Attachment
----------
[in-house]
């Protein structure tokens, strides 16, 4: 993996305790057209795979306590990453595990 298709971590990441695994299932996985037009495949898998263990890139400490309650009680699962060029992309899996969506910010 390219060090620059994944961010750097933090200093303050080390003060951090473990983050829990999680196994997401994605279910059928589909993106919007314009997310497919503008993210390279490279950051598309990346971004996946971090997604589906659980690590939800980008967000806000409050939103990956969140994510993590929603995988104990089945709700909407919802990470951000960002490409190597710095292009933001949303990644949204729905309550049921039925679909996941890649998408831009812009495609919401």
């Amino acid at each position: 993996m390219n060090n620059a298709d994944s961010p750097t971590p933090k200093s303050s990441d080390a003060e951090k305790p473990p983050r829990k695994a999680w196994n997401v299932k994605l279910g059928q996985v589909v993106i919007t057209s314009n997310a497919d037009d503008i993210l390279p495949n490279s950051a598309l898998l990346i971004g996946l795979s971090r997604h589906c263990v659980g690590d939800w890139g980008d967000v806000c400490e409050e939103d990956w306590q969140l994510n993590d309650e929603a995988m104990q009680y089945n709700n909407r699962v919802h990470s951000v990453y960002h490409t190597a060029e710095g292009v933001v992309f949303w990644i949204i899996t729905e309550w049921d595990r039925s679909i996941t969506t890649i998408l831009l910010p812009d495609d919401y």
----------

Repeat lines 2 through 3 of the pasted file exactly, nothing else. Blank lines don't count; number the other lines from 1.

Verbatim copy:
């Protein structure tokens, strides 16, 4: 993996305790057209795979306590990453595990 298709971590990441695994299932996985037009495949898998263990890139400490309650009680699962060029992309899996969506910010 390219060090620059994944961010750097933090200093303050080390003060951090473990983050829990999680196994997401994605279910059928589909993106919007314009997310497919503008993210390279490279950051598309990346971004996946971090997604589906659980690590939800980008967000806000409050939103990956969140994510993590929603995988104990089945709700909407919802990470951000960002490409190597710095292009933001949303990644949204729905309550049921039925679909996941890649998408831009812009495609919401």
């Amino acid at each position: 993996m390219n060090n620059a298709d994944s961010p750097t971590p933090k200093s303050s990441d080390a003060e951090k305790p473990p983050r829990k695994a999680w196994n997401v299932k994605l279910g059928q996985v589909v993106i919007t057209s314009n997310a497919d037009d503008i993210l390279p495949n490279s950051a598309l898998l990346i971004g996946l795979s971090r997604h589906c263990v659980g690590d939800w890139g980008d967000v806000c400490e409050e939103d990956w306590q969140l994510n993590d309650e929603a995988m104990q009680y089945n709700n909407r699962v919802h990470s951000v990453y960002h490409t190597a060029e710095g292009v933001v992309f949303w990644i949204i899996t729905e309550w049921d595990r039925s679909i996941t969506t890649i998408l831009l910010p812009d495609d919401y």